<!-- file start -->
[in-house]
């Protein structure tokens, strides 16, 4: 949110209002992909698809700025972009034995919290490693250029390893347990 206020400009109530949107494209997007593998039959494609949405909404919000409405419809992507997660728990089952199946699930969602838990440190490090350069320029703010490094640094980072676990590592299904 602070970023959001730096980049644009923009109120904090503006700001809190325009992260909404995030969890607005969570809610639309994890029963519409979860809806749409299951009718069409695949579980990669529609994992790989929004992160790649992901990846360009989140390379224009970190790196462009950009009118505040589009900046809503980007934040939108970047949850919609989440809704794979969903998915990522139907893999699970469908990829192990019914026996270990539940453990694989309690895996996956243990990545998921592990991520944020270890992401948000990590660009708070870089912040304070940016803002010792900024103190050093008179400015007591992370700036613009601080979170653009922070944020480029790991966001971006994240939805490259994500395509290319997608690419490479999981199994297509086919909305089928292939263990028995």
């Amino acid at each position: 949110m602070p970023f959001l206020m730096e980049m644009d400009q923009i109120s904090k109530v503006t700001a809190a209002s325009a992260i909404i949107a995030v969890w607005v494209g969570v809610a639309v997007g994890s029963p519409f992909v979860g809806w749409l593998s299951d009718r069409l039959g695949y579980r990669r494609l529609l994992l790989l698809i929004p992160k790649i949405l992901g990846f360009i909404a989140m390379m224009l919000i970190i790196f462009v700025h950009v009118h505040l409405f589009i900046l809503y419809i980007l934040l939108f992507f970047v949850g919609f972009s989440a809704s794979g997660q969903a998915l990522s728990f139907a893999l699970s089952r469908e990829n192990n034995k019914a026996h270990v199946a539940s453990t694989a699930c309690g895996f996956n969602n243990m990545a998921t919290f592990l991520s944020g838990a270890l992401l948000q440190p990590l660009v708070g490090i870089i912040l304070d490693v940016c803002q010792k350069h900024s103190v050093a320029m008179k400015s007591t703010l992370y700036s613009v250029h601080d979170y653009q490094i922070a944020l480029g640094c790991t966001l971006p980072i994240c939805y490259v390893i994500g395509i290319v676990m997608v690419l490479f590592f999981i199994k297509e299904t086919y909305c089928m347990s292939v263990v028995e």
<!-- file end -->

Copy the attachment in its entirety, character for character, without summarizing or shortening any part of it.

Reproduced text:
[in-house]
């Protein structure tokens, strides 16, 4: 949110209002992909698809700025972009034995919290490693250029390893347990 206020400009109530949107494209997007593998039959494609949405909404919000409405419809992507997660728990089952199946699930969602838990440190490090350069320029703010490094640094980072676990590592299904 602070970023959001730096980049644009923009109120904090503006700001809190325009992260909404995030969890607005969570809610639309994890029963519409979860809806749409299951009718069409695949579980990669529609994992790989929004992160790649992901990846360009989140390379224009970190790196462009950009009118505040589009900046809503980007934040939108970047949850919609989440809704794979969903998915990522139907893999699970469908990829192990019914026996270990539940453990694989309690895996996956243990990545998921592990991520944020270890992401948000990590660009708070870089912040304070940016803002010792900024103190050093008179400015007591992370700036613009601080979170653009922070944020480029790991966001971006994240939805490259994500395509290319997608690419490479999981199994297509086919909305089928292939263990028995």
């Amino acid at each position: 949110m602070p970023f959001l206020m730096e980049m644009d400009q923009i109120s904090k109530v503006t700001a809190a209002s325009a992260i909404i949107a995030v969890w607005v494209g969570v809610a639309v997007g994890s029963p519409f992909v979860g809806w749409l593998s299951d009718r069409l039959g695949y579980r990669r494609l529609l994992l790989l698809i929004p992160k790649i949405l992901g990846f360009i909404a989140m390379m224009l919000i970190i790196f462009v700025h950009v009118h505040l409405f589009i900046l809503y419809i980007l934040l939108f992507f970047v949850g919609f972009s989440a809704s794979g997660q969903a998915l990522s728990f139907a893999l699970s089952r469908e990829n192990n034995k019914a026996h270990v199946a539940s453990t694989a699930c309690g895996f996956n969602n243990m990545a998921t919290f592990l991520s944020g838990a270890l992401l948000q440190p990590l660009v708070g490090i870089i912040l304070d490693v940016c803002q010792k350069h900024s103190v050093a320029m008179k400015s007591t703010l992370y700036s613009v250029h601080d979170y653009q490094i922070a944020l480029g640094c790991t966001l971006p980072i994240c939805y490259v390893i994500g395509i290319v676990m997608v690419l490479f590592f999981i199994k297509e299904t086919y909305c089928m347990s292939v263990v028995e």